One summer back in high school I decided to go on a reading rampage. It was my last free summer – before I would start working regular jobs that would limit my days of just lazing about. That summer I immersed myself in the worlds of Shakespeare, Orwell, Kipling, Huxley, and others. But one book stood out amongst all of them: Slaughterhouse-Five, or The Children’s Crusade.
To say that it was different would be an understatement. When people would ask me what it’s about, there’s really only one line that can describe it: Billy Pilgrim became unstuck in time. How else do you explain the story of an American soldier, captured by Germans in WWII, survived the bombing of Dresden, went home to marry and start a family, was put in an intergalactic zoo to be observed mating with an adult film star… oh, and he experiences all of this in different sequences thanks to the Tralfamadorians and their concept of non-linear time? Like I said, it was a different book…
This novel introduced me to the style of absurd writing. It introduced me to the concept of antiheroes. It introduced me to dark comedy, self-referential narration, plant-connects, literary choruses, and metafiction. Even though I had wanted to write for some time, reading Slaughterhouse-Five opened my heart and mind to what and how I wanted to write. That’s not to say that my desire was to copy the style of the book, rather I started to recognize my own voice as it matched the absurdity of what was inside. I realized that tearing apart the world and recreating it in your own bizarre image was the best way to show how beautiful it is no matter how much tragedy you must wade through to get to it.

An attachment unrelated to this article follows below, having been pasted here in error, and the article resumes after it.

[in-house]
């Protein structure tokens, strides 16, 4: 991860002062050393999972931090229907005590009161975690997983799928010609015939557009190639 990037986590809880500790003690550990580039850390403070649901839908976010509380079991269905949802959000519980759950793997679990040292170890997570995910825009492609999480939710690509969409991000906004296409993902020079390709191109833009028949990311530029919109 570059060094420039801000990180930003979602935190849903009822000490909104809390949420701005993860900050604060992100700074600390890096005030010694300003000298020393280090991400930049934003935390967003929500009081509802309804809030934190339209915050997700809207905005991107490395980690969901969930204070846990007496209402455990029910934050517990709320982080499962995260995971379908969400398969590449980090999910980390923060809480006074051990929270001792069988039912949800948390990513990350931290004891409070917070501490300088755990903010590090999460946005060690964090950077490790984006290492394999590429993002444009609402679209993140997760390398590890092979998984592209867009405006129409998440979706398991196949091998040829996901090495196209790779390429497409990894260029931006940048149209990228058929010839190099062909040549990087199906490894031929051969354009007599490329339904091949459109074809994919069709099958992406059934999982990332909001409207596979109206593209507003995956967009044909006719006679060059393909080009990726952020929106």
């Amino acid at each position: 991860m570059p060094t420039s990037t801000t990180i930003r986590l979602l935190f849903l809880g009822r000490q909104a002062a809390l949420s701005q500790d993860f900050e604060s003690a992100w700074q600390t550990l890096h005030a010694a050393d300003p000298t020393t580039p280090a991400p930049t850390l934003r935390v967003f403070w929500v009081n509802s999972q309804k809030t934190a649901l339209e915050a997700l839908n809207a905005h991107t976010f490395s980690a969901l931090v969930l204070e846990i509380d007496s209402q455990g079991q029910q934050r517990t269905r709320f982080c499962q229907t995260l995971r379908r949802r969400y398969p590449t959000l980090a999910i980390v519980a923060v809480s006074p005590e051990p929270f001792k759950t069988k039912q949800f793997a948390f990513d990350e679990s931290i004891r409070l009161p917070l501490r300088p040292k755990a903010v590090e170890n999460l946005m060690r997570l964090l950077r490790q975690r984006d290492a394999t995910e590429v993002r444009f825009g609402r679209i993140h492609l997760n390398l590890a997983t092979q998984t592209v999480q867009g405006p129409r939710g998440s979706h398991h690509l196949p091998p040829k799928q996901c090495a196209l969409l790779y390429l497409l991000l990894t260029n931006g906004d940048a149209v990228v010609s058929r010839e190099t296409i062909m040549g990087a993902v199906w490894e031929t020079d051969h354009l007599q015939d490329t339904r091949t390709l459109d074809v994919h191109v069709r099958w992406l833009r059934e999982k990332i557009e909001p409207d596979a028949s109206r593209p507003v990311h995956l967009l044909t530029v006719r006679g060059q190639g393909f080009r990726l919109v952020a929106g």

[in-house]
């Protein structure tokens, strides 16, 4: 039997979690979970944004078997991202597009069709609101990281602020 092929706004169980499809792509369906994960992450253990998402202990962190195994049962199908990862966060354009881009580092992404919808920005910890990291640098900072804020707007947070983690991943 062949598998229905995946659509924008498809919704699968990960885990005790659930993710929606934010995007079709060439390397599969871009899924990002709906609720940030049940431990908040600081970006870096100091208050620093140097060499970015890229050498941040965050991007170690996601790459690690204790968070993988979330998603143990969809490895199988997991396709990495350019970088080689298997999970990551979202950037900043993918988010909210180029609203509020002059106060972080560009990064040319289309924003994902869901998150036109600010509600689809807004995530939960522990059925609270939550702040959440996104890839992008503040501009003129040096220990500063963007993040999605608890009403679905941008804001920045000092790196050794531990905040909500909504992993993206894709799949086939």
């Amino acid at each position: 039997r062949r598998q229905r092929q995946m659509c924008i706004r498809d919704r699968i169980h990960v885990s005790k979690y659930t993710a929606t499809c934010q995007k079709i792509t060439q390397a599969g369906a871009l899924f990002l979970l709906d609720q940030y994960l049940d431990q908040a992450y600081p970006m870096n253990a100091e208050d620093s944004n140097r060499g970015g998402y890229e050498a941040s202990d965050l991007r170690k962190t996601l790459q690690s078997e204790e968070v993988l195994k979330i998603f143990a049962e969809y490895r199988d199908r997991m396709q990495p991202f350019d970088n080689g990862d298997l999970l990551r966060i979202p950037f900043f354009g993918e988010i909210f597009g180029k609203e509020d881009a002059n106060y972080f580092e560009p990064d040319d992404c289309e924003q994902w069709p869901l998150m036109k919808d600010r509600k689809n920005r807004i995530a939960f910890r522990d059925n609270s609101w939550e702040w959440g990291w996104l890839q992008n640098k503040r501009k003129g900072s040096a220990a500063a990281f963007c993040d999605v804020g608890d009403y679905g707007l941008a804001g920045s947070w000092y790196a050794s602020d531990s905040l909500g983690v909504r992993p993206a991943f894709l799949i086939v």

Even though I never met the man, Kurt Vonnegut, Jr. had a great influence on the fine, well-adjusted individual that turn into the smart-assed writer posting immature snippets for your enjoyment. Over the next few years into my formative college days, I started reading every book of his I got my hands on: Player Piano, Breakfast of Champions, Cat’s Cradle (my personal favorite), Mother Night, Sirens of Titan… They were all magnificent. Everything he wrote was exactly what I wanted to read. Even analyzing his novels was fun – I wrote 2 or 3 term papers on his books and enjoyed the process of digging deeper behind the scenes of such a great writer.
Right now I probably sound like a schoolgirl gushing about her favorite band and how adorable the lead singer is, but many of us have complete strangers who manage to have a profound impact on our life. This isn’t hero worship; there is no idolization here, rather a deep found respect and admiration. Kurt Vonnegut is the writer I wish I could be and a major reason why I continue to write this blog and consider other outlets for my attempts at creativity.
I don’t know how to wrap this up, other than saying that there are far greater tragedies in life than the death of an 84 year-old man, no matter how great of a writer he was. Vonnegut himself would be the first to accept the news of his passing with graciousness and a slight turn of a phrase – at which I seem to be failing spectacularly. Personally, the news still managed to touch me more than I might have expected for someone who I only knew through his work. I guess that shows just how much his work managed to touch me.
So it goes.